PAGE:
Fewer Preseason Games Actually Helps the Chicago Bears

Financials aside, the reduction in preseason games helps the Chicago Bears. That might be a little too broad a statement. Players on the roster bubble will be hurt by this. Fringe vets could lose out to cheap labor. Those on the younger side might not have a significant chance to showcase their wares. Organizations, on the whole, could see some benefits and that’s where the Bears find themselves.

Playing Fewer Preseason Games Helps Bears

Wait, What?

How can fewer opportunities to evaluate players be a good thing? Even more pertinent, how can this be good for the Bears after the debacle that was 2019 started in the preseason? Fans got gassed the staff about how advanced the offense was just to be let down, almost weekly.

All of that is true, but let’s be honest here. The “important” players never play even the majority of the preseason games. Starters generally come out for a drive (maybe) in Week 1, a series or two in Week 2, and then the entire first half of Week 3. Week 4 is almost always used for rest to starters and key players and as a final shot for those fringe guys to prove their worth.

In other words, starters generally play just under three quarters in the preseason. The NFL cut Weeks 1 and 4, the weeks where starters play the least, if at all. So there doesn’t need to be any concern on the top guys missing much action.

This also means fewer games for players to get injured. That has been a key point of supporters of reducing the number of preseason games for quite some time. That doesn’t directly affect those top-end guys. But it will help immensely with the depth teams inevitably need every season.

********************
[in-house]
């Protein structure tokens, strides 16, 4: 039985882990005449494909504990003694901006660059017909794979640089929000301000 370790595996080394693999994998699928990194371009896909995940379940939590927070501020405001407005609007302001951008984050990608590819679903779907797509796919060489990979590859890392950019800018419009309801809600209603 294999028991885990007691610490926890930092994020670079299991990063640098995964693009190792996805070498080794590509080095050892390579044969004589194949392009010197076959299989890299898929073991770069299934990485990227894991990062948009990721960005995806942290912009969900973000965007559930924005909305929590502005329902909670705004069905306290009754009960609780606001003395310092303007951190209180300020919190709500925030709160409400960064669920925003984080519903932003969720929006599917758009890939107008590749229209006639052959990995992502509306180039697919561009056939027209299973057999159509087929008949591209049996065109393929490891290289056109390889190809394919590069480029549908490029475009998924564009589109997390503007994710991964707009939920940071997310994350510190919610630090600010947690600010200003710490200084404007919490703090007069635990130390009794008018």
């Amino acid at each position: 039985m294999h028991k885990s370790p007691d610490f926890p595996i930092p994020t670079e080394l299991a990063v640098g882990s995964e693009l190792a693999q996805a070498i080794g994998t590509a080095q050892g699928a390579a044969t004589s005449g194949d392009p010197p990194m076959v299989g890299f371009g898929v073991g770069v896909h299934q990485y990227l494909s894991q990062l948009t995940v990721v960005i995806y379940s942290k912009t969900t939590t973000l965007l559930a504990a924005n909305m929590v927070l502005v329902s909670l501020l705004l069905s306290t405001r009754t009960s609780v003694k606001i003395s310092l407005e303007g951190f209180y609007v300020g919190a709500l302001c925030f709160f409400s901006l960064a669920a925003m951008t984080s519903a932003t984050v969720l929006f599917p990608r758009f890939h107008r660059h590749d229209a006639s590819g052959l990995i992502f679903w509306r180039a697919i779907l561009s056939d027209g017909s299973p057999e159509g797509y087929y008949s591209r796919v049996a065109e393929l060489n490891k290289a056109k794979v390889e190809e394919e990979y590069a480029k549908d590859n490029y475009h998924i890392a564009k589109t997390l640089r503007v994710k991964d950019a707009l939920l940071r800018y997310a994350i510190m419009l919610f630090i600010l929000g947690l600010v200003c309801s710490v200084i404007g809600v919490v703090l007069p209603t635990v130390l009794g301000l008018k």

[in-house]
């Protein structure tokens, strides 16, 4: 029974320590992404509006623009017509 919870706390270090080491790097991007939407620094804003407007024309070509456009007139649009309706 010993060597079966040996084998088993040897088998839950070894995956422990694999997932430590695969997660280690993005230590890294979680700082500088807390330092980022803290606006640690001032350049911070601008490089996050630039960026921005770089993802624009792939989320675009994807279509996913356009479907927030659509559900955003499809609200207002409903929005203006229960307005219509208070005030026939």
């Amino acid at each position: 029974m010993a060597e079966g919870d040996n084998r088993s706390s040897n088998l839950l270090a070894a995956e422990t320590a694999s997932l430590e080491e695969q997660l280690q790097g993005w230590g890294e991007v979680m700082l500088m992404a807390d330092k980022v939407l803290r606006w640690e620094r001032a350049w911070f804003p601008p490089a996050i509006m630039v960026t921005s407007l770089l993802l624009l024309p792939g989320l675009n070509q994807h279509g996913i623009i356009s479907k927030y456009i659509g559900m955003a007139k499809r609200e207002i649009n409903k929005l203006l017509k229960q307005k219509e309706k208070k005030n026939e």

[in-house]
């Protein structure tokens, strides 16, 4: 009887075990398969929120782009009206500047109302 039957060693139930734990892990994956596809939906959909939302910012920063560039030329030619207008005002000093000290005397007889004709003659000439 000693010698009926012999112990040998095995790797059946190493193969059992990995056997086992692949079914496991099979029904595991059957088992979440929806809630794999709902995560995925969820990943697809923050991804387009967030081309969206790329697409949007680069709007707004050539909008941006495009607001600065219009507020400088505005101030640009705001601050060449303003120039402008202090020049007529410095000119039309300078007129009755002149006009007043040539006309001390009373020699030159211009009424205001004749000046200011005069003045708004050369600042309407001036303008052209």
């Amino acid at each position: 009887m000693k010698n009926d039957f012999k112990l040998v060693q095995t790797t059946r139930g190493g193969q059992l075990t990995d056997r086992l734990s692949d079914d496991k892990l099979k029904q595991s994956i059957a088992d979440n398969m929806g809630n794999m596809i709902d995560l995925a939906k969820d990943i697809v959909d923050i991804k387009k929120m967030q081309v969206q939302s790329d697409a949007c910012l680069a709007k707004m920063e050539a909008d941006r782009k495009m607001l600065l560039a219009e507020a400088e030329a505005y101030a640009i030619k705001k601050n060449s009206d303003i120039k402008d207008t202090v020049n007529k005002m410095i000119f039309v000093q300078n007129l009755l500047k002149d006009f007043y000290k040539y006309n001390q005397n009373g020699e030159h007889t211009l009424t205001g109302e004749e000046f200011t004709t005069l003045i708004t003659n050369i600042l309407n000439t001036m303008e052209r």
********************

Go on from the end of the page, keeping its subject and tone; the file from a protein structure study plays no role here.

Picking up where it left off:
Bears Situation Unique

Chicago is in a relatively unique situation in the NFL this year with an open quarterback competition. They have publicly stated that no determination will be made until actual football has been played. It’s hard to ignore that they declined Mitchell Trubisky’s fifth-year option. But they also traded a draft pick and committed cap space to Nick Foles.

It stands to reason, then, that many fans and most pundits think it will be Foles’ job when all is said and done. But that is based largely on the effort to get him here and some of his previous stints where he crossed paths with many of the Bears new coaching staff.

But the best thing for the Bears would be that Trubisky is motivated by Foles’ addition and plays up to his potential. The lack of superfluous games helps narrow the evaluation window. It makes each snap that much more important, even if they are playing the same amount. That’s because their teammates, like the offensive line, tend to get a little time in-game before having to protect the franchise.

If the line (and wide receivers) are still getting their footing, the quarterbacks will have to show out under difficult circumstances. That should be viewed as a positive because whatever is left of the on-field training camp structure will be controlled chaos at worst. That’s the scene that had Matt Nagy and Ryan Pace talking out of their necks.

Fewer Preseason Games Helps Bears

This year’s preseason will be the football version of “out of the frying pan and into the fire”. Players will go from socially distanced (to the extent that it’s possible) to playing to get themselves right. There just isn’t much time to knock the rust off or get into shape.

Trubisky and Foles is the camp battle for the Bears this summer and they got an unexpected helping hand from the pandemic. They’ll now get to see both quarterbacks under duress. A better way to test a player’s mettle doesn’t exist. Even with their stout defense, how far the Bears ultimately go will be dependent on quarterback play.

Staff, players, and fans should have a pretty good idea of who is best suited to lead this team in 2020 by the time Week 1 of the regular season rolls around. An opportunity they squandered last season has been thrust upon them. It’s hard to argue this is in any way detrimental to the Bears. It should help them when all is said and done.

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